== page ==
She was a member of Leisure World's Interfaith Chapel and Golf and Green Committee.
Survivors include her husband of 43 years, Edward L. Gresham of Leisure World.
Ida Mae Ustad
Ida Mae Ustad, 50, who joined the General Services Administration as a summer intern in 1971 and spent the last three years as deputy associate administrator for acquisition policy, died of cancer Nov. 29 at Hebrew Home of Greater Washington. She lived in Silver Spring.
Ms. Ustad was born in Sioux Falls, S.D., and was a paraplegic since age 16 after a car accident.
She graduated from Kansas State Teachers College in 1971 and worked for the GSA in Kansas City, Mo., before moving to the Washington area in 1976.
She was a president and board member of Park Sutton Condominium Association and member of the National Contract Management Association.
She received the GSA's Meritorious Service Award in 1985, Vice President Gore's Hammer Award for management reform in 1995 and the Presidential Rank Award for Meritorious Service in 1997.
Survivors include three sisters, Agnes Patti of Takoma Park, Naomi Peterson of Emporia, Kan., and Ruby Plate of Vermillion, S.D.; and two brothers, Milton Ustad of Beresford, S.D., and Melvin Ustad of Madison, S.D.
John T. 'Jack' Simons Sr.
Printer and Native Washingtonian
John T. "Jack" Simons Sr., 87, a retired government printer who at one time ran a poultry stand at Washington's old New Center Market on Fifth and K streets NW, died of pneumonia Nov. 24 at Hillhaven Nursing and Rehabilitation Center in Adelphi.
Mr. Simons, who had lived in Silver Spring since 1956, was a native Washingtonian and a graduate of McKinley Technical High School and American University. After working for an insurance company, he took a job at the Commerce Department printing plant, then worked as a printer for other federal agencies before opening Sim Chix Farms in the early 1940s.
He operated the poultry stand for about 10 years before returning to civil service work, this time in supervisory and managerial jobs at printing plants. He retired in 1970 as deputy director of printing at the Transportation Department.
He was a charter member of St. Stephen Lutheran Church in Silver Spring.
Survivors include his wife of more than 63 years, the former Ruth Eisinger of Silver Spring; their three children, John T. Simons, Ken Simons and Elda Banks, all of Silver Spring; a sister, Ella Mae Earp, of Frederick; five grandchildren; and two great-grandchildren.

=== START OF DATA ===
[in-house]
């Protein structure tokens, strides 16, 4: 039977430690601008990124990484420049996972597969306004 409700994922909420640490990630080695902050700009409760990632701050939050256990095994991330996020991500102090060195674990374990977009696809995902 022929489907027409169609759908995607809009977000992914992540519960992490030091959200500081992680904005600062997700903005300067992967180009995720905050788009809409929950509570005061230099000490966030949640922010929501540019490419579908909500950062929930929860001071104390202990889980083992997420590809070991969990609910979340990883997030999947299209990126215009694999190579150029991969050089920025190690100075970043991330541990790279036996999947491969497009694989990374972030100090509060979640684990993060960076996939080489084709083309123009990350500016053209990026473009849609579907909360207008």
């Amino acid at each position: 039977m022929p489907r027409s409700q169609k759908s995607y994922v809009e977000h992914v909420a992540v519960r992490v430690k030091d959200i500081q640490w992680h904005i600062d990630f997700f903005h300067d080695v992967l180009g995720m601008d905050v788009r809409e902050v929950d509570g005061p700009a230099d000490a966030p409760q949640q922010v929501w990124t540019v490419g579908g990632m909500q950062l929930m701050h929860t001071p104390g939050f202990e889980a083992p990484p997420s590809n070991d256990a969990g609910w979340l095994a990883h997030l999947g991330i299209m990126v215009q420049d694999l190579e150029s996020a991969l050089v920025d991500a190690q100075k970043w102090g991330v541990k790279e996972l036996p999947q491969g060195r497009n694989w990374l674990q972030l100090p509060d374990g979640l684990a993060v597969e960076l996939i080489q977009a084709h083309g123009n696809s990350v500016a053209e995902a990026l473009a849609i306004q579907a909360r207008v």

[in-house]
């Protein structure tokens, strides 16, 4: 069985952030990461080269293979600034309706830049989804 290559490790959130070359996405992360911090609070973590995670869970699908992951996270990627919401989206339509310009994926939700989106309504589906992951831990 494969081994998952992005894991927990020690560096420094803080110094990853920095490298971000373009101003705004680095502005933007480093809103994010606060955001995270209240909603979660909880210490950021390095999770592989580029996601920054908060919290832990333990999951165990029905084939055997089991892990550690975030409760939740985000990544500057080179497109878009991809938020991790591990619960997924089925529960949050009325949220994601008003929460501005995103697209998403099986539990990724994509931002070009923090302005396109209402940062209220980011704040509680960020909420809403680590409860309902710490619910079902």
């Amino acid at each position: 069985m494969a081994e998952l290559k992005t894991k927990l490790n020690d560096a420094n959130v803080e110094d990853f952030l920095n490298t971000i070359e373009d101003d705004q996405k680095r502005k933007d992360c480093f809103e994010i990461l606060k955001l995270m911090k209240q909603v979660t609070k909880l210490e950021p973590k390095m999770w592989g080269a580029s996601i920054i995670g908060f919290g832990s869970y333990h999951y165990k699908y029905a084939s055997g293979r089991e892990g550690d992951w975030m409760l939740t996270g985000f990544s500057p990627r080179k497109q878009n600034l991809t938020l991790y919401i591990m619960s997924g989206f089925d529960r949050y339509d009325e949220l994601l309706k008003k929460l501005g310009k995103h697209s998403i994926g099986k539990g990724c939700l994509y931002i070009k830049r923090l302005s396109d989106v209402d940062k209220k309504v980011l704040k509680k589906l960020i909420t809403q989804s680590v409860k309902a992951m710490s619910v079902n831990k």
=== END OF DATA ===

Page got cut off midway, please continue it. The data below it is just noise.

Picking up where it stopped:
Erna Berta Baer
Erna Berta Baer, 89, a former resident of Ring House in Rockville and member of B'nai Israel Congregation, died of pneumonia Nov. 21 at the Hebrew Home of Greater Washington. She had dementia.
Mrs. Baer fled her native Germany in 1938 to live in New York, where she later worked as a fur finisher. She moved here in 1990.
Her husband, Herbert Baer, died in 1955. Survivors include two daughters, Hannah Baer of Hagerstown and Anne Loewentritt of Gaithersburg; five grandchildren; and six great-grandchildren.
Jerry Edgar Peacock
Jerry Edgar Peacock, 50, an intelligence analyst with the Defense Intelligence Agency for the past 20 years, died of melanoma Dec. 1 at Alexandria Hospital. He lived in Springfield.
Mr. Peacock, a Washington native, was a graduate of the Page School on Capitol Hill, the Citadel in South Carolina and the Army War College. He served in the Air Force from 1972 to 1978, including a tour as a pilot in Vietnam. He attained the rank of captain.
He was a 33rd degree Mason and a member of the George C. Whiting Masonic Lodge of Washington. He had coached West Springfield Little League baseball in the 1990s. His hobbies included skiing.
Survivors include his wife of 20 years, Marilyn, of Springfield; and three sons, Jerry Jr., Hunter L., and Christopher R., all of Springfield; and his father, William E. Peacock, of Falls Church.
Jerry Eugene Hendrick
Army Officer, Computer Official
Jerry Eugene Hendrick, 67, a retired Army lieutenant colonel and former Hewlett-Packard Co. official who had been active in Rotary International, died of lung cancer Dec. 1 at his home in Vienna.
He spent 20 years in the Army before retiring in 1973 from the office of the adjutant general. He worked for Hewlett-Packard for 22 years retiring from that electronics company in 1995.